software upgrade or change to service features or connectivity could
transmogrify Dr Jekyll, we should of course know this – regardless of whether
there is technically any handling of personal information involved. And if there
is a substantial risk that Dr Jekyll could become Mr Hyde if we fallible
consumers are careless but not manifestly stupid and allow Dr Jekyll to
communicate with some nasty gang of irresponsible service providers, a service
provider should tell us that. We can’t expect to a service provider to address
all of our manifest shortcomings and stupidities: the economy would stop if
this was the law. However, it is not good enough to say that we are on our own
and that we need to be especially intelligent in order to understand and
control our smart invitees.

Allocating Responsibility

So how do we translate such homespun
thinking into a concrete path for development of data and consumer law and
regulation? We need to consider the appropriate, ethical and socially
responsible limits to creation and deployment of autonomous capabilities in
smart devices, and how to give effect to these limits in law and limitations as
to freedom to contract out of those limits. In particular, we need to consider whether
it is reasonable and fair for a supplier to shift responsibility to a buyer to
determine whether and when to inform others about deployment and the use of a
device and of the device’s capabilities and limitations. We now expect that
user privacy and security should be by design and default. However, we don’t
yet expect that a product or service supplier should build accountability by
design into their offering or should ensure that there is adequate transparency
about who is told and who will know what a device is doing and how to control
what the device does.

Nor does our law yet expect that there will
be reasonable clarity as to who is responsible for what.

And the suppler often faces a dilemma: in a
post-iPhone world consumers expect sleek and simple user interfaces and single
page graphics driven deployment instructions. The required booklet of mandatory
electrical warnings and warranty limitations is often consigned straight to the
paper bin. More fulsome disclosures and instructions might well suffer a
similar fate. But we do need to create a culture of better disclosure by
suppliers, including as to their expectations of the level of responsibility to
be exercised by consumers in relation to deployment and use of these devices. In
short, we should apply to providers of smart devices and smart services the same
expectations that, post Cambridge Analytica and GDPR, we are now seeing develop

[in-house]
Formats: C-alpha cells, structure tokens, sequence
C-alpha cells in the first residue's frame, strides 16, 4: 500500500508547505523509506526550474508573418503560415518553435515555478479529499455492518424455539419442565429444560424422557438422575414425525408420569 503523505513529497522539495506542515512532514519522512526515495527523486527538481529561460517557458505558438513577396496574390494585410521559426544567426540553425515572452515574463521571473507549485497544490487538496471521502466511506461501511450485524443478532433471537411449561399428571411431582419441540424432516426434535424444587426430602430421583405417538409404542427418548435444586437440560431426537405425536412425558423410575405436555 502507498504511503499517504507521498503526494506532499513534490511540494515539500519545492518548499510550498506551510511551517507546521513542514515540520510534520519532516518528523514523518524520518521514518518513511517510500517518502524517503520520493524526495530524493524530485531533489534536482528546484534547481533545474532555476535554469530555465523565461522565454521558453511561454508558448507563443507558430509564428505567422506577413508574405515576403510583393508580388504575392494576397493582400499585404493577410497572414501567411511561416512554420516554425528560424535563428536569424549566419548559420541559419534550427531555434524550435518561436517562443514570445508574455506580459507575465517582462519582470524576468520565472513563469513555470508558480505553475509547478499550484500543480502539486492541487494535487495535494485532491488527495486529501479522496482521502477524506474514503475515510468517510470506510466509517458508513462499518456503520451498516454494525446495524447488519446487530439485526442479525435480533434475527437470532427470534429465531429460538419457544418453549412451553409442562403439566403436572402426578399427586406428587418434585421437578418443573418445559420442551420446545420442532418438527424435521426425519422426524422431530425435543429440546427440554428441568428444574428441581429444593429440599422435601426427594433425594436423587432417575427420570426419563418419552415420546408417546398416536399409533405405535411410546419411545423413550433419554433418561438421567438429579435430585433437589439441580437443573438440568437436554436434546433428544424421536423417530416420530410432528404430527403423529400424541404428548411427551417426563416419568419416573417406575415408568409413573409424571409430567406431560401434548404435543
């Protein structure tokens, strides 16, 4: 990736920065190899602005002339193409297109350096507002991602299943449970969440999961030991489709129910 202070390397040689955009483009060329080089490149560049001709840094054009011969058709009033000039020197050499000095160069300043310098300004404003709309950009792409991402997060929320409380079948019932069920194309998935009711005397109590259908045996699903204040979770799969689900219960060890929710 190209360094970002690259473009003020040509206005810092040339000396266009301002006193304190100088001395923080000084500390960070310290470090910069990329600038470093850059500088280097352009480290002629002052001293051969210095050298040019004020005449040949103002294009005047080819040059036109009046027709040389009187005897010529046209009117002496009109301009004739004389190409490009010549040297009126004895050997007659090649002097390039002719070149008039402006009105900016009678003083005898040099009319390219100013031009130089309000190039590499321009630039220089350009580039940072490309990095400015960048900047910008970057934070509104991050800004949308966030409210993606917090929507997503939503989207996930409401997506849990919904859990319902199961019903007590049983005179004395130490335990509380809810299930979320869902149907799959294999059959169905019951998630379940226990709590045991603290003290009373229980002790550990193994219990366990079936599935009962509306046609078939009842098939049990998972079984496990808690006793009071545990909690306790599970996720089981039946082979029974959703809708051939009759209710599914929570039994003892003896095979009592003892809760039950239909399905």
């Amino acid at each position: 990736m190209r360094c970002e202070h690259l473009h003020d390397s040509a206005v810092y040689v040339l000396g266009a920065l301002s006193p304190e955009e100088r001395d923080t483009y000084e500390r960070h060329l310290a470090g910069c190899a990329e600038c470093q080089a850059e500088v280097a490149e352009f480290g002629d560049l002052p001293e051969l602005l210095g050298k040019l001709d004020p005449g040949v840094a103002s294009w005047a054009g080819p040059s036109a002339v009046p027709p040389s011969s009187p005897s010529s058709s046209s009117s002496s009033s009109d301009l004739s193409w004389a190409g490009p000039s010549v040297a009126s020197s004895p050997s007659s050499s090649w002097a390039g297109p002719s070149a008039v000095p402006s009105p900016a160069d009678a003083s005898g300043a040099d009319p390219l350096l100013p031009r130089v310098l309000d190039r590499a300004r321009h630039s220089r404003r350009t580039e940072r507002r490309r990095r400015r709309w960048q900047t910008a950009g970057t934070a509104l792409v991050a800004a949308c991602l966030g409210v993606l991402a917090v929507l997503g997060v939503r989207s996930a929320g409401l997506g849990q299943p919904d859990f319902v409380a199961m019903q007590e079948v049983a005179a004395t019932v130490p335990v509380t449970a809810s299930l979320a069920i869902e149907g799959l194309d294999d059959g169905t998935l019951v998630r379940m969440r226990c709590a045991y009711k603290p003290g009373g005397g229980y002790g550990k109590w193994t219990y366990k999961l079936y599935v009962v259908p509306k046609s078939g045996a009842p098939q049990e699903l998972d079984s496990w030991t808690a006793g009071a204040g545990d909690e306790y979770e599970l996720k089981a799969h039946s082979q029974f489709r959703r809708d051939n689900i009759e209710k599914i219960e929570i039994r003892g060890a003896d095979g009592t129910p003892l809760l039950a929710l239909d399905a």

about service providers informing and empowering users of online search and
social networking services.


It will quickly become more complex. Autonomous
robots that can harm humans rightly inspire fear and calls for new regulation. A
driverless vehicle is not much different to the robots envisaged for regulation
by Isaac Asimov’s laws of robotics, but with the added complexity that at some
time robot cars will face the trolley-car dilemma. When faced with a decision
when taking each available choice will cause harm to humans, how do you assess
the magnitude of harm of each choice, so as to program the robot to take that

Semi-autonomous agents also raise issues of
complicity and moral culpability. It was recently reported that Google
executives announced to company staff that Google won’t renew its contract to
work on Project Maven, the controversial Pentagon program designed to provide
the military with artificial intelligence technology used to help drone
operators identify images on the battlefield. In one sense, even this ethical
question is easy. Designing a weapon may be less morally culpable than
operating a drone to fulfil its killing mission: the designer might reasonably expect
that a drone that could be weaponised will only be armed and deployed to take
out a properly assessed and appropriate target in a ‘just war’. But at what
point should a designer of outputs designed to be instruments of war consider
that the risk of morally reprehensible uses outweighs the benefits of use of
those outputs on morally just missions? And who on the design team can be
expected to make these challenging assessments?

More Mundane Ethical Challenges

These questions are rightly attracting much
attention from ethicists and lawyers. But as we have already noted, simpler
forms of AI already in use create more immediate issues. And most AI in
deployment today is used to aid humans to automate mundane or routine tasks and
decisions, to identify anomalies or unusual cases that requiring active human
review, and then present filtered information that aids a human decision. On
first glance, this does not look not ethically or legally challenging. A human
still calls the shots, and the AI does the easy (computationally driven
inferential) stuff and gives the hard (subjective) stuff to the human. And the
decision maker in the business decides whether to trust the AI to make the